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Undergraduate Students - October 2007

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Articles in this edition


Working with Greenpeace: A Career to Impact the Entire World and its Children


Articles

Working with Greenpeace: A Career to Impact the Entire World and its Children

by Lucy A. Armstrong


On the weekend of September 22nd - 23rd, the Old Port of Montreal, Quebec experienced an honoured visit by the celebrated Arctic Sunrise, one of Greenpeace’s principal campaigning vessels. Not only did this wonderful opportunity enable several hundred people to climb aboard the heroic ice breaker, formerly a sealing ship - but also gave the citizens of Montreal a chance to meet with Greenpeace volunteers and learn more about the successful 36 yr-old international organization. With over 2.8 million members worldwide, 2 seats at the United Nations, 43 national websites and a long, defiant history of protecting the environment, Greenpeace remains at the forefront of the most severe issues that threaten our planet today.

I had the chance to speak with Marion Senra, employee, member and volunteer for Greenpeace who was present at the Arctic Sunrise’s docking in Montreal.

Q: We have all heard about Greenpeace, but what exactly does Greenpeace do?

M.S.: Greenpeace is an independent organization that protects biodiversity. We put pressure on governments and multinational companies that have the most destructive practices and we are present at every environmental conference. We are an organization that groups its members - they are the core foundation of Greenpeace, which is based on direct, concrete action, not just theorized action.

Q: What is your occupation and why did you choose it?

M.S.: I work as a fundraiser, recruiter of new members, volunteer and activist. I chose Greenpeace because I really wanted to be part of an organization that defends the environment - part of a cause that I really believe in. I wanted to be a part of a movement that effects change - and Greenpeace is a really strong player in effecting change.

Q: How long have you been working for Greenpeace?

M.S.: 4 months.

Q: What is your education prior to Greenpeace and how has this played a role in your experience here?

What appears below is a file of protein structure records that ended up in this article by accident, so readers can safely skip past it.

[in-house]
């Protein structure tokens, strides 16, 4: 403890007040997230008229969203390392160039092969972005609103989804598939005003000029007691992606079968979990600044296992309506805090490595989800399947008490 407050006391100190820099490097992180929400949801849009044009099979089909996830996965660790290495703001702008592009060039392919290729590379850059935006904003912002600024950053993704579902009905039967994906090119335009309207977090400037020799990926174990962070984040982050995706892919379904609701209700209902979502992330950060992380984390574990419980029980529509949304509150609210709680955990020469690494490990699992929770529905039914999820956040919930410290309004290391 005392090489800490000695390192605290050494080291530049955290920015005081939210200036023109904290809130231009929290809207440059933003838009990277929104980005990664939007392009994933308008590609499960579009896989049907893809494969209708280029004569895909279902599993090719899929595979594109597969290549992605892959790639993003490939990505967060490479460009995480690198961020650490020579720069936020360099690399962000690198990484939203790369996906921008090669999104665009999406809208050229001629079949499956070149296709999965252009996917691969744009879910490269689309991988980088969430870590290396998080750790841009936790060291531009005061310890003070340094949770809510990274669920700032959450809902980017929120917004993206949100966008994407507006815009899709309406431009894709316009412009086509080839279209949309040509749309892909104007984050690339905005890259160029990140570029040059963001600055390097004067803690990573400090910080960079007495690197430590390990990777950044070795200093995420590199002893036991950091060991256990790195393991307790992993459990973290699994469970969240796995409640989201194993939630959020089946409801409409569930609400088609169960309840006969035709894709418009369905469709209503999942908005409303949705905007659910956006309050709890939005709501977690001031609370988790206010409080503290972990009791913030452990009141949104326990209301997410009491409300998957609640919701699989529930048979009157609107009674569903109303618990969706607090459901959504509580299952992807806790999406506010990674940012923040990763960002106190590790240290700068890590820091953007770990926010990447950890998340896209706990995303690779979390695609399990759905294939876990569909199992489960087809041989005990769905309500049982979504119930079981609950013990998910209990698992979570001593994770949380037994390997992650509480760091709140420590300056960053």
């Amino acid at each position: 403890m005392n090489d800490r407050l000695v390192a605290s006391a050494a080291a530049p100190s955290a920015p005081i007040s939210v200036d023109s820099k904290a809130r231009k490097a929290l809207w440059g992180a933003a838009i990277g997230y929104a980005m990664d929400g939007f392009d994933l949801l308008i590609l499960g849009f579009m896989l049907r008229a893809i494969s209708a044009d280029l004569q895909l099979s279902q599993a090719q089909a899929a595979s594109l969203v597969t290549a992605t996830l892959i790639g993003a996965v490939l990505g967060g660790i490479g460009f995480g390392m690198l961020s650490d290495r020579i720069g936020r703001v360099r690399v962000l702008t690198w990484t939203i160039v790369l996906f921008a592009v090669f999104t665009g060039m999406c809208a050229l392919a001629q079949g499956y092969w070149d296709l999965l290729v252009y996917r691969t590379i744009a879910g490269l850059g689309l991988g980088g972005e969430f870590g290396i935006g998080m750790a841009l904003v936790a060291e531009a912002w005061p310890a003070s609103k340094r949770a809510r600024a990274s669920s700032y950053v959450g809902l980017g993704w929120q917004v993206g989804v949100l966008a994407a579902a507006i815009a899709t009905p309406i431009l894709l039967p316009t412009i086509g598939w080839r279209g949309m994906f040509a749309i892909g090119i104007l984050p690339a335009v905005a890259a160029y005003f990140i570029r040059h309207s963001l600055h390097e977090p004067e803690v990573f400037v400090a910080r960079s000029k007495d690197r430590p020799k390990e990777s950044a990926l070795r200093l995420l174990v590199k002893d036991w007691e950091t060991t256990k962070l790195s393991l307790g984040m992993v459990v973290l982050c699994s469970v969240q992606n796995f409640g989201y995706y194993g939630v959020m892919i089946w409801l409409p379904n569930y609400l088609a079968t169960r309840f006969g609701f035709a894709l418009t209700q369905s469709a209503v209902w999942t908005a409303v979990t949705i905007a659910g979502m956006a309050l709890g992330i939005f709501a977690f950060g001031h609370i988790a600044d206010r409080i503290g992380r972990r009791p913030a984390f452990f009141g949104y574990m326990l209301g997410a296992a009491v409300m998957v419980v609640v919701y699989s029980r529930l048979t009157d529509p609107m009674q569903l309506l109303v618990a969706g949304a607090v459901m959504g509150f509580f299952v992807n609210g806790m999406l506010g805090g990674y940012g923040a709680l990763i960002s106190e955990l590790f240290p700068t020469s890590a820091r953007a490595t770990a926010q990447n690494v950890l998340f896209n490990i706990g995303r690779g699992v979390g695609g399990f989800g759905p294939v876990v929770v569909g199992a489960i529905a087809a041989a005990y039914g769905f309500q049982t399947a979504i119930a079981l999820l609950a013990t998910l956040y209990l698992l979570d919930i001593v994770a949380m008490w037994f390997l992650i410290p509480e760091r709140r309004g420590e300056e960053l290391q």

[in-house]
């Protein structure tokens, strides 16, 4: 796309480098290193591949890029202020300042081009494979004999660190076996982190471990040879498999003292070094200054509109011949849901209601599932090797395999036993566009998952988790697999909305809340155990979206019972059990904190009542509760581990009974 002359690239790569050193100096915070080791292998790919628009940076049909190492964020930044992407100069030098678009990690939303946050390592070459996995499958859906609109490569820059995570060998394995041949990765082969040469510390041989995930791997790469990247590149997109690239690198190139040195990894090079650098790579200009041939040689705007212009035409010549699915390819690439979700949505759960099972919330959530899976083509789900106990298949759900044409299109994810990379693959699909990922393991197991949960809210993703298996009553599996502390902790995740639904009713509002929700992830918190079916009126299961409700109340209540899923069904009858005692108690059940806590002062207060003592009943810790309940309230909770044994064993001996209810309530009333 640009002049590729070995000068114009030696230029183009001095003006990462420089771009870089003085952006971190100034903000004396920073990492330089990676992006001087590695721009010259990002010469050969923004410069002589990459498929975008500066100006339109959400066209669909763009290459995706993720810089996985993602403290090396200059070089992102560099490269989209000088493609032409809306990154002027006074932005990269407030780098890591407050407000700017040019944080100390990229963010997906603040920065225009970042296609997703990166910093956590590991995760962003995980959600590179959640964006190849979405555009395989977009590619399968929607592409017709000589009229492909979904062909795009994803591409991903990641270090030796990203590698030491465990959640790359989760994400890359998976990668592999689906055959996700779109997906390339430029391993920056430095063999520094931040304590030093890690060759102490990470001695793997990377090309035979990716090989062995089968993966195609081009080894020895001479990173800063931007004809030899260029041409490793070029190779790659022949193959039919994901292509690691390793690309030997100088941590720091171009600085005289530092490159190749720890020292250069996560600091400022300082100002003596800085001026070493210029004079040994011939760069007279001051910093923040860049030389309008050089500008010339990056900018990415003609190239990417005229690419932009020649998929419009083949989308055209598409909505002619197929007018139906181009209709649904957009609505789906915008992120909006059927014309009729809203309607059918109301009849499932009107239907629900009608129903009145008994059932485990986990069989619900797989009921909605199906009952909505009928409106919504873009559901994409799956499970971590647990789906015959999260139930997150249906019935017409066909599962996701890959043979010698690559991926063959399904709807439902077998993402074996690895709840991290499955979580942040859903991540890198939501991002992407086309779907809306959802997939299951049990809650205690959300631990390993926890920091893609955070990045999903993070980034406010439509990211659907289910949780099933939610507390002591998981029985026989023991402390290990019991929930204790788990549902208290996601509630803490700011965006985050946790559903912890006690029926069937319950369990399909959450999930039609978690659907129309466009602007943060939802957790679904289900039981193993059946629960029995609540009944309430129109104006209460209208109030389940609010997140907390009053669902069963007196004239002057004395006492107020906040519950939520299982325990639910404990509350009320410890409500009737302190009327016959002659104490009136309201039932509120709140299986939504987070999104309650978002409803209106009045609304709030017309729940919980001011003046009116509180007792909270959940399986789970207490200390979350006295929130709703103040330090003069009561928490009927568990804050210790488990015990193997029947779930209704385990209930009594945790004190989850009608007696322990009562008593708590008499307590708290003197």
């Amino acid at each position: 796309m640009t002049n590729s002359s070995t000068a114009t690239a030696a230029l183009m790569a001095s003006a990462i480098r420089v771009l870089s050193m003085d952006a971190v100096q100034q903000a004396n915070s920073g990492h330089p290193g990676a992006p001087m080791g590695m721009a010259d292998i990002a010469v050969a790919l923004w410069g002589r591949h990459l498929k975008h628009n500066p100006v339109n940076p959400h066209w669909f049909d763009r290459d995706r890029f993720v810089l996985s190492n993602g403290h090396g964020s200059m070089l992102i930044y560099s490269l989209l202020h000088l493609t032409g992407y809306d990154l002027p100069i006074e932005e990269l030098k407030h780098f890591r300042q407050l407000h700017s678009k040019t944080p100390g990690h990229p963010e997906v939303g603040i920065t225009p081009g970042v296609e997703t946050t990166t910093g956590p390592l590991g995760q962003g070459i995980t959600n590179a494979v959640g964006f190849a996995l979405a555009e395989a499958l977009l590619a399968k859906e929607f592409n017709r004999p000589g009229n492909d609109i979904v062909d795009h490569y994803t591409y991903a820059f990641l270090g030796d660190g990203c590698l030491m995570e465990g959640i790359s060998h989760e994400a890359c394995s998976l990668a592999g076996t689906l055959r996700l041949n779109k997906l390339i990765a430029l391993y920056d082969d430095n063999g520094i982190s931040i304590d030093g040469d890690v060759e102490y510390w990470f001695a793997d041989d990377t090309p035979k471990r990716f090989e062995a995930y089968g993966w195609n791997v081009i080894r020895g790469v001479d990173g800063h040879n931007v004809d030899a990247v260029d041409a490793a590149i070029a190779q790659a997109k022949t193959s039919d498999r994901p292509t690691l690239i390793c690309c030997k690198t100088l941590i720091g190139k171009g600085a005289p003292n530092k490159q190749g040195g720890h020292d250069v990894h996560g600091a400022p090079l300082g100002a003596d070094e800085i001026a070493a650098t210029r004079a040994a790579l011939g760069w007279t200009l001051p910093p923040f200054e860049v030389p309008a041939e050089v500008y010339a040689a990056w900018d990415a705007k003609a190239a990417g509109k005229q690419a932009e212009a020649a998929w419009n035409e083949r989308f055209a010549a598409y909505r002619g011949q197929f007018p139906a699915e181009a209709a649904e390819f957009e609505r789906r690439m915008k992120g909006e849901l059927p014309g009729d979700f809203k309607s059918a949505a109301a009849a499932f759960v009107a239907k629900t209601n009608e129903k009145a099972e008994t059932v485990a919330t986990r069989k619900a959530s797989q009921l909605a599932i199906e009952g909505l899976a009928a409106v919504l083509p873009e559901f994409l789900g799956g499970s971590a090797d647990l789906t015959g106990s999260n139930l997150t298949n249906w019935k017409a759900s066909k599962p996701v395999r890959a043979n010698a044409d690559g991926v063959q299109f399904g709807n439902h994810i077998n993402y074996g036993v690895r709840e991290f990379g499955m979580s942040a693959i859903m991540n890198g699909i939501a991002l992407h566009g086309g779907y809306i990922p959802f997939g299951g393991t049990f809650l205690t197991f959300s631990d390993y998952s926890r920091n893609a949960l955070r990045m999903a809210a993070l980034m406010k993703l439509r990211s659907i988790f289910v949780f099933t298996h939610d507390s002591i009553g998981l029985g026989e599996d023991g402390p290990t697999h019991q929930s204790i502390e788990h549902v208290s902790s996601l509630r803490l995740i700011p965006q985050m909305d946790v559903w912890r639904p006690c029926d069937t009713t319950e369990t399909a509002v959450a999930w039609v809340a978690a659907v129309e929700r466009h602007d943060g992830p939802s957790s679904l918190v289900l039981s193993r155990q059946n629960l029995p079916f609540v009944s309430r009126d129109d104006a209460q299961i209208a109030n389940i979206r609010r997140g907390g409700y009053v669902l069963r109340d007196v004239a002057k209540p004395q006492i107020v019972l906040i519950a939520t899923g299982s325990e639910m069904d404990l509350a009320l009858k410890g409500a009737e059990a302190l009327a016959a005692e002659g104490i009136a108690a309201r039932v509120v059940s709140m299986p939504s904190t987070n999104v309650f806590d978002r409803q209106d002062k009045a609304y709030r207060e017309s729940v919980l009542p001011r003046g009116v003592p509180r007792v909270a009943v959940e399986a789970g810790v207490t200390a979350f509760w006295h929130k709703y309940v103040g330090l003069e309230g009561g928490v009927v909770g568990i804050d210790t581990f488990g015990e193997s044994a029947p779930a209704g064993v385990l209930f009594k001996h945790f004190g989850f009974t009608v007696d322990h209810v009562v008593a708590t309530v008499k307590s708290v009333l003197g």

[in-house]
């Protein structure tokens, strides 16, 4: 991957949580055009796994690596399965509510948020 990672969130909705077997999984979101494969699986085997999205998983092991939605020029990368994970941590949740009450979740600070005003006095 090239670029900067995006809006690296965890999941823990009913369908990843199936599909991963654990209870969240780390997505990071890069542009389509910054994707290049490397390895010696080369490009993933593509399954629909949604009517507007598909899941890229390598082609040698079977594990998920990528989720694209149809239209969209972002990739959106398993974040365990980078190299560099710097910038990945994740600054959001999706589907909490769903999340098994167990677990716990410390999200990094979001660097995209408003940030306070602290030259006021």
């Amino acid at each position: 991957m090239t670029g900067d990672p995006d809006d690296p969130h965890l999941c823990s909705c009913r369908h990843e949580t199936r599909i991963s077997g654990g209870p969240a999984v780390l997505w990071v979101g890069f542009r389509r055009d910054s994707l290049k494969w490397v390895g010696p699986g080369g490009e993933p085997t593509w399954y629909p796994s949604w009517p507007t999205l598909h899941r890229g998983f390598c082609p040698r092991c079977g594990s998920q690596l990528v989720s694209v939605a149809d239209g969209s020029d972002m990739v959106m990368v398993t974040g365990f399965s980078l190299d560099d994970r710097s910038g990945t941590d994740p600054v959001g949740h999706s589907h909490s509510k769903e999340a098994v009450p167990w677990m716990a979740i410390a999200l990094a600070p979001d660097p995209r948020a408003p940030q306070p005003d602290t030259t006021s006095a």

M.S.: I studied public relations at McGill University, so this helped me in terms of being able to effectively communicate a message. But people that join Greenpeace do not necessarily need any specific qualifications to be a member or volunteer, - you don’t need an education to make a difference.

Q: How has this job impacted your life in all spheres?

M.S.: This job has changed my life because I feel it makes things more concrete - that every step you make will help to change the environment. As well, meeting people who all believe in the same cause is really empowering. It makes it real, more tangible. You realize you’re not alone.

Q: Greenpeace is widely known for it’s passion and risk-factors - often portrayed by the media as sensationalistic. How does this impact your view of Greenpeace?

M.S.: When you are on the inside, you see the reasons why people go to these extremes, and all the levels in between. Greenpeace is glamourized on tv, but what people don’t see is the steps we take before hand - we spend a great deal of time negotiating with business members and politicians, educating them on the issues and pressing for some kind of compromise - and when this doesn’t work, then we take more serious measures. People are risking their lives to help save the environment - when I see this, I cannot judge them. I totally support them.

Q: What do you love most about working for Greenpeace?

M.S.: Being a part of everything that Greenpeace is doing - I feel like I’m making a difference.

Q: What can we do to support/join Greenpeace?

M.S.: Become a member! Greenpeace’s mission is the campaigns we are involved in - the Ocean, Forests, Climate/Energy, and Agriculture/GMO’s. Without you, we wouldn’t be able to do what we do otherwise - we are non-profit, and all our funds come from our members. There needs to be an organization such as Greenpeace to act as a watchdog for companies that aren’t acting responsibly towards the environment.

Also, on a small scale, you can make a difference - you can do things like recycling, avoid materials that are toxic, such as plastic which is made out of petroleum-based products, you can write parliaments - as much as you can make time for. The Greenpeace website holds a vast array of information about green products, including a guide you can download that contains a list of non-GM products.

More information can be learned about Greenpeace and how to become involved by visiting the international site at http://www.greenpeace.org/international/ or http://www.greenpeace.org/canada/

 

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